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'DelTang' 2.4 GHz Receivers
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 Posted: Thu Oct 11th, 2012 09:04 am
   
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DavidT
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List looks fine. Do you need suggestions?

Extra items... You may need connectors between components depending on how pluggable you want to make it. You may need a charging socket although I prefer to charge out of the train. Even that will need a charge lead.

It's nice to have an on/off switch and even nicer if that is accessible from the top without having to remove the train from the track.
Regards, David.

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 Posted: Thu Oct 11th, 2012 10:03 am
   
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Rod Hutchinson
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David,
I am not sure I understand how to set up the transmitter. Do I require a transmitter and joystick thingy and some how join them up?



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 Posted: Thu Oct 11th, 2012 10:32 am
   
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DavidT
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Rod,
The Tx I have used in the video is the E-flite MLP4DSM. It's also branded as the Parkzone PKZ3341. It may have other names locally. It's the simplest and smallest for DSM2. It requires no modifications. Try local model shops or ebay. The Dx4e and Dx5e are the next sizes up.

Transmitters like these have two joysticks which operate 4 channels. 3 sticks are self-centering (spring-loaded) and 1 is not. My Rx41d-v5 is set up to use the stick that is not self-centering for power level and another stick is used to select forward/reverse as shown in the video. I call this 'full stick' throttle control.

Is this clearer?
David.

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 Posted: Thu Oct 11th, 2012 10:38 am
   
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DavidT
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You get lots of different levels of sophistication. Here are some examples. The DX8, DX6i, DX4e, MLP4DSM and my little Tx1-J. Many others exist of the Spektrum range. The MLP4DSM is the least intimidating and with 4 channels has some scope for experimenting with lights etc later.
dt.


Last edited on Thu Oct 11th, 2012 10:45 am by DavidT

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 Posted: Thu Oct 11th, 2012 11:50 pm
   
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35er
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HI David

I think your last response may create further confusion and does not answer the original question insofar that it is not clear that your joystick transmitter serves the same function (albeit more limited) as the 4 other commercial transmitters in the photo.

I will send you a PM regarding some thoughts on the transmitter in commercial terms.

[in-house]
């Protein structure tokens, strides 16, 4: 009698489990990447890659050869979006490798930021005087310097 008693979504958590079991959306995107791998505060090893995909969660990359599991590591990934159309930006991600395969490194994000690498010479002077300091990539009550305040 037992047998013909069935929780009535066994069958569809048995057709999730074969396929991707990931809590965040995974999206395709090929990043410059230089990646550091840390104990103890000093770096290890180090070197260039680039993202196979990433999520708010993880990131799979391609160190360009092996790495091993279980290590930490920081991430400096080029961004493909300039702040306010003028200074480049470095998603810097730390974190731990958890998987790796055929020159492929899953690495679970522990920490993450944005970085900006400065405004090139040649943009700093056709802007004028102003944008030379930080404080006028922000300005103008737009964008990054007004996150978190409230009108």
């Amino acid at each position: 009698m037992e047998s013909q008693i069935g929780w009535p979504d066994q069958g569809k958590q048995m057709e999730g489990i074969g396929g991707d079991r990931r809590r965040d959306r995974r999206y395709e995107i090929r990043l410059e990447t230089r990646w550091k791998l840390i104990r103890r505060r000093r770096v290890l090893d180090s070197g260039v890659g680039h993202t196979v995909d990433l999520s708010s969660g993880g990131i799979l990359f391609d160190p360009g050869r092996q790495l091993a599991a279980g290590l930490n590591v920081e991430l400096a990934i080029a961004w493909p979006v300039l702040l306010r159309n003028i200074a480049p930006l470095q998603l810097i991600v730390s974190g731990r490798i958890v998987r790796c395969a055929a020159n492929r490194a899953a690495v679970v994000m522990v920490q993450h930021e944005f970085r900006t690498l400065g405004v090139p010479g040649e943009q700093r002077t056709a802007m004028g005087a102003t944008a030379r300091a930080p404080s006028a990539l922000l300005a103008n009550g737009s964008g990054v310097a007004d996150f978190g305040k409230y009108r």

have fun
Bernard

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 Posted: Fri Oct 12th, 2012 08:23 am
   
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DavidT
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Thanks Bernard. I confirm that I was only using the standard MLP4DSM transmitter in the video I posted. The N gauge shown uses an Rx45-v5 but it will work as shown with the slightly larger Rx41d-v5 without any mods or changes.

My joystick transmitter that Bernard refers to is what I call Tx1-J. I included it in the photo above for scale. It is a standard-sized receiver which I convert into a miniature standalone transmitter. I add a 5-way navigation switch which acts as a joystick to control 2 channels of any DSM2 receiver. It does not have any visual indication of channel position. It also does not have an integrated battery. So it's a bit DIY but it has enough to control a train by radio in a very compact size.
Regards, David.

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 Posted: Fri Oct 12th, 2012 12:50 pm
   
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mwiz64
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The DX8 and above are radios that have a lot of airplane and helicopter flying programing that a train would never use. Unless you fly I wouldn't buy anything above the smallest TX David has shown.

Mike



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 Posted: Fri Oct 12th, 2012 10:40 pm
   
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Rod Hutchinson
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Mike,

When you say the smallest shown do you mean the E-flite MLP4DSM or the Tx1-J?



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Rod Hutchinson
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 Posted: Fri Oct 12th, 2012 11:45 pm
   
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mwiz64
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Yes, Rod. That's the one I intend to get. I already have one of David's receivers on order. I've seen where you can pick up one of those transmitters for about $25 on EBay.

Mike



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 Posted: Sat Oct 13th, 2012 04:13 pm
   
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W C Greene
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STICKS! Remember that real locomotives are run by levers (sticks), no push buttons anywhere in a steam loco's cab!
Good show!

Woodie



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